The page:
For prevention of lifestyle diseases, we conduct periodic age-based health education for all associates. We also feed back to associates the results of an annual health checkup and measurements conducted on the same day, including physical fitness, body fat percentage and amount of fat around internal organs, along with advice to improve lifestyle habits. Our health checkup is designed to provide motivation for better health by letting associates think about their health over the course of the one-day program.

In addition, we conduct enhanced follow-up activities after annual health checkups. As one effort, we provide health promotion guidance to associates below the age of 40 in addition to specific health guidance required by the Japanese government. By doing so, we encourage associates to improve lifestyle habits early on in order to prevent or ameliorate symptoms of metabolic syndrome. Our company cafeterias also offer healthy meals to help associates maintain and promote their health.

As part of mental health support activities, we have in place a system to offer early consultation through a health-related hotline. Other activities include upgrading our self-care/line-care education to prevent new cases of mental health problems
and operation of a return-to-work support program for persons on long-term leave for prevention of relapses. We have successfully achieved positive results through these activities.

Major Health Promotion Activities in Fiscal 2017

Improving Mental Health Support Systems (Introducing a Stress Check System)

In fiscal 2017, we introduced a stress check system and conducted a check on all associates. The results were fed back to all participants with suggestions for improvement, and we set up an individual interview with a doctor for those wishing to do so. We also provided feedback of group analysis results to each workplace, as encouraged by the Ministry of Health, Labour and Welfare. We promoted effective data utilization in improving working environments by feeding back the results along with tips for improvement to all department heads. Our in-house industrial health staff and external institutions also provided improvement support to departments needing to implement countermeasures.

Enhancing Team Strength

Toyota Industries believes that it is essential to enhance team strength so that each associate can work with vitality and the Company can achieve sustainable growth.

We believe that team strength is made up of “technical skills” that form the basis of manufacturing operations, “management skills” to make maximum use of technical skills and a “spirit of harmony” that supports both. While further enhancing our team strength, we are striving to extend and hand it down beyond all business domains, generations and geographic regions.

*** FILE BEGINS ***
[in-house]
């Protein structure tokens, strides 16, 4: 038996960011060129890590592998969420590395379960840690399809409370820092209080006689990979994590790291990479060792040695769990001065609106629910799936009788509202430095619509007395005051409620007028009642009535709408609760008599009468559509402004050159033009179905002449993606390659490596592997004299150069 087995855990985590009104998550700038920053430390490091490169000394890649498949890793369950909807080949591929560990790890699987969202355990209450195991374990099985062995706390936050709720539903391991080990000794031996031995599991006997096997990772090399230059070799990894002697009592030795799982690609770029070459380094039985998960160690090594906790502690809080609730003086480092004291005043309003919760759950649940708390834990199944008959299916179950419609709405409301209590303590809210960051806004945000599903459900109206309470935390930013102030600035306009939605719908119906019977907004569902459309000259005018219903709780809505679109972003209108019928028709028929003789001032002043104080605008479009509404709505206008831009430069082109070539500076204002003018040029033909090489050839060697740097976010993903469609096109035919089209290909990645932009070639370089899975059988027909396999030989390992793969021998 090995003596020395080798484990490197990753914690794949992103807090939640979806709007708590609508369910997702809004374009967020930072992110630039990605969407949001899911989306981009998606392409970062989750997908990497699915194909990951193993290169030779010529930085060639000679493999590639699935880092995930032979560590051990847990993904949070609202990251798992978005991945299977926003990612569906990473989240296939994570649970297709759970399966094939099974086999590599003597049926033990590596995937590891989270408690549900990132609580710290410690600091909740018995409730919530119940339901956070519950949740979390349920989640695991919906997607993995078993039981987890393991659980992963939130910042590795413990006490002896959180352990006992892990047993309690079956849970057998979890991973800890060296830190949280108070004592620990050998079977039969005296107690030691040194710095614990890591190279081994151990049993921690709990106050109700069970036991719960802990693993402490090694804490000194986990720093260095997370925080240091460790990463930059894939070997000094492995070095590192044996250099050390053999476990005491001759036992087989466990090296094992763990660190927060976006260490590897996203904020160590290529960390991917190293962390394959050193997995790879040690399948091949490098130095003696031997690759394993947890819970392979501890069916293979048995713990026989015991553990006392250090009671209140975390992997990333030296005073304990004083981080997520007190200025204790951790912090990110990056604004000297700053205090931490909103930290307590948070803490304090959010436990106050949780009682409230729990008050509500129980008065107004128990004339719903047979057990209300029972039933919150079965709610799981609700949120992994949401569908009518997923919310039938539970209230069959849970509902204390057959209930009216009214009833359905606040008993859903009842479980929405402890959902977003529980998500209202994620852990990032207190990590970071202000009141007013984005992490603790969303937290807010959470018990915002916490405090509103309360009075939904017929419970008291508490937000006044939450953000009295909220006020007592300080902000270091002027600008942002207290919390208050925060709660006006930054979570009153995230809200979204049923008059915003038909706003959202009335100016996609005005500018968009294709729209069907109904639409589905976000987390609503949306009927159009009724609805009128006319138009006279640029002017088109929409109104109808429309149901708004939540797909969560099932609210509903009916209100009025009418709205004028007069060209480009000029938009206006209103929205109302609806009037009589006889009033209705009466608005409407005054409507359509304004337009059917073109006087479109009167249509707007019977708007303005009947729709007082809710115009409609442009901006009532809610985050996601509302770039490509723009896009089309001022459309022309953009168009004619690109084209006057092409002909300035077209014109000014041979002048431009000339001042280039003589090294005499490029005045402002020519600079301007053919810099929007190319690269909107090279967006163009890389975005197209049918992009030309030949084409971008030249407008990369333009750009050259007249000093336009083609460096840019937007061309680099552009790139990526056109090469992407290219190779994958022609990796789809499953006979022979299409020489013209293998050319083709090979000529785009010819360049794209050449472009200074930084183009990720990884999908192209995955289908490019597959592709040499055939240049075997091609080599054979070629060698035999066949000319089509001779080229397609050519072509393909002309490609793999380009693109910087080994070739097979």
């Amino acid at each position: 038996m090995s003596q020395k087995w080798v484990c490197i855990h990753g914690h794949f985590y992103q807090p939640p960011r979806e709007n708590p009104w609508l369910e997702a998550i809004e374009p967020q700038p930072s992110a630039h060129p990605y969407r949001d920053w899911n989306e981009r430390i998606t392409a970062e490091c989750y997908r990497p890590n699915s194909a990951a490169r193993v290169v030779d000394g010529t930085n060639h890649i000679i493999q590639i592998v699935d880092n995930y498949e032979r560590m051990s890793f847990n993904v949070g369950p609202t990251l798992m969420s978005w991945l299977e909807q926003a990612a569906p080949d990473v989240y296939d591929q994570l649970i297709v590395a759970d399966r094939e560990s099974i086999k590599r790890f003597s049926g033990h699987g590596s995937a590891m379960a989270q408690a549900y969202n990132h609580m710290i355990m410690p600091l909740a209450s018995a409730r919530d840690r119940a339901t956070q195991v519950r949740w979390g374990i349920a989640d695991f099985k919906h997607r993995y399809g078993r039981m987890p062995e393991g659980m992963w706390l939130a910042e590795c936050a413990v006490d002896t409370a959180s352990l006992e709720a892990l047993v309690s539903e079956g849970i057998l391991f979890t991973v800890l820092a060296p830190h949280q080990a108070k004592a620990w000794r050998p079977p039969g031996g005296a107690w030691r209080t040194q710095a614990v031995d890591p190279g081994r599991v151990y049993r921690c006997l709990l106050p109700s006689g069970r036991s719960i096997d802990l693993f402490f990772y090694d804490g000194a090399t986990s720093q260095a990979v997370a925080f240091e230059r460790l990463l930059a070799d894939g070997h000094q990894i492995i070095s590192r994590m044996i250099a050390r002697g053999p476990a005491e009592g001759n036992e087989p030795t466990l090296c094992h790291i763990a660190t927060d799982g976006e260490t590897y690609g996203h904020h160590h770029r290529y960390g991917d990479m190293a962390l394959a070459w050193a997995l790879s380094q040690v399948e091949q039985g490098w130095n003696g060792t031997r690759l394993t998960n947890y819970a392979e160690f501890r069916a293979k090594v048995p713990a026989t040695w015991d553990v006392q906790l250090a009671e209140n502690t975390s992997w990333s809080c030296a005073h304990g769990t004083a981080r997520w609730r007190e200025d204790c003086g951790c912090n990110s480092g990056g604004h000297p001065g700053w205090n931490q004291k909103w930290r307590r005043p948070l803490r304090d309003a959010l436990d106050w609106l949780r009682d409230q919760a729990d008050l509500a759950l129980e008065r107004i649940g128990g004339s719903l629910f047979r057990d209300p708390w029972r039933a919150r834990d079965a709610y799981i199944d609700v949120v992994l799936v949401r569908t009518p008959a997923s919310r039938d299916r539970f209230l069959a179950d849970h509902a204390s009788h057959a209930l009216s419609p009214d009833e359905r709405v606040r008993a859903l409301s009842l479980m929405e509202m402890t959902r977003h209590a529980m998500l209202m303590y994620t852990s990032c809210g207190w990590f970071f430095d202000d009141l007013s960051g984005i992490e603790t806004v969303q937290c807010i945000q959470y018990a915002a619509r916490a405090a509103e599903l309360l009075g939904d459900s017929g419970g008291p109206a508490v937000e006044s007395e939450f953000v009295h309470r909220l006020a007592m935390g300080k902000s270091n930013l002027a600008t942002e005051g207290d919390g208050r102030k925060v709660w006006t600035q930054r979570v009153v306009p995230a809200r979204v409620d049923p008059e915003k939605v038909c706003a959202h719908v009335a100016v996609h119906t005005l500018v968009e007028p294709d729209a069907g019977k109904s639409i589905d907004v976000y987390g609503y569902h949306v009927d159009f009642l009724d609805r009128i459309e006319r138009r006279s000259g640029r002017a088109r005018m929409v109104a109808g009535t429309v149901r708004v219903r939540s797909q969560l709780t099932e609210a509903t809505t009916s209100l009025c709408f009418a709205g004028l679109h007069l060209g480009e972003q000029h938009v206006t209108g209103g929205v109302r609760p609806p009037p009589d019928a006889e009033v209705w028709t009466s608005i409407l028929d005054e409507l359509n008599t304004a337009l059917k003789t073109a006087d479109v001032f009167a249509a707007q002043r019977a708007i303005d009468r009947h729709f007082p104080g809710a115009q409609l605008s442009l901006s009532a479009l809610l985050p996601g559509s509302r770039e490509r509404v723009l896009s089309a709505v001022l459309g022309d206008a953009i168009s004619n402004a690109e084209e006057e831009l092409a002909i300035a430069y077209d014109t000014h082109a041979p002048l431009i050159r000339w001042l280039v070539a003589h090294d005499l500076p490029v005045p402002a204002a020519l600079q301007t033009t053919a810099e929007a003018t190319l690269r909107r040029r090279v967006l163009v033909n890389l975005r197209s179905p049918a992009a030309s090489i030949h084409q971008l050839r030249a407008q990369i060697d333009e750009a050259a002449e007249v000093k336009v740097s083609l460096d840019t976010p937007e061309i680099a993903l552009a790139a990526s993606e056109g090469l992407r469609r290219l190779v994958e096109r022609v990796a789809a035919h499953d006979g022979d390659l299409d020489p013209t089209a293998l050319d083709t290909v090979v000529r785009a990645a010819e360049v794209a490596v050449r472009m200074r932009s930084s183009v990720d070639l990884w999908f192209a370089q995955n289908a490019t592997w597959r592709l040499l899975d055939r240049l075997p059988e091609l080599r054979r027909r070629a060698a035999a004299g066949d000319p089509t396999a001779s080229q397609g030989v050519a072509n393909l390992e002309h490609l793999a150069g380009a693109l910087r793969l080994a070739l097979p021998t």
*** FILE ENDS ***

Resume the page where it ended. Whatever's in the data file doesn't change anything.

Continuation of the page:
Technical Skills

To develop skills to support manufacturing, the Technical Learning Center, one of our training facilities, plays the central role in associate education, offering basic skills training at the Technical Training School and facilitating efforts to enhance the skills of young technical staff through in-house skills contests. We also work to cultivate highly skilled specialists through participation in the national and international skills competitions.

54th National Skills Competition (electrical welding)

To develop skills to support manufacturing, the Technical Learning Center, one of our training facilities, plays the central role in associate education, offering basic skills training at the Technical Training School and facilitating efforts to enhance the skills of young technical staff through in-house skills contests. We also work to cultivate highly skilled specialists through participation in the national and international skills competitions.

At the 54th National Skills Competition* held in 2016, the Toyota Industries team won one gold medal in the “electrical welding”
category and received prizes in various other categories, thereby attaining medals for the 16th consecutive competition.
* Skills competition for determining Japan’s top young engineers

Management Skills

We conduct TICO Business Practices (TIBP) training targeting associates in administrative and engineering fields, with the aim of mutually sharing the thinking and values that the Company gives importance to, as well as to improve our associates’ problem-solving capabilities. TIBP training programs are also provided at subsidiaries outside Japan in our efforts to raise the level of management skills throughout the Toyota Industries Group.

Spirit of Harmony

We are creating a bright, energetic and caring work environment that fosters a dynamic workforce and allows every member to demonstrate his or her capabilities both as an individual and as a team. We are proactively encouraging communication not only during work hours but also through social gatherings, sports days, summer festivals, Groupwide ekiden long-distance relay races and cheer squads for various sports events.

Establishing Work Environments Where Diverse Human Resources Can Play Active Roles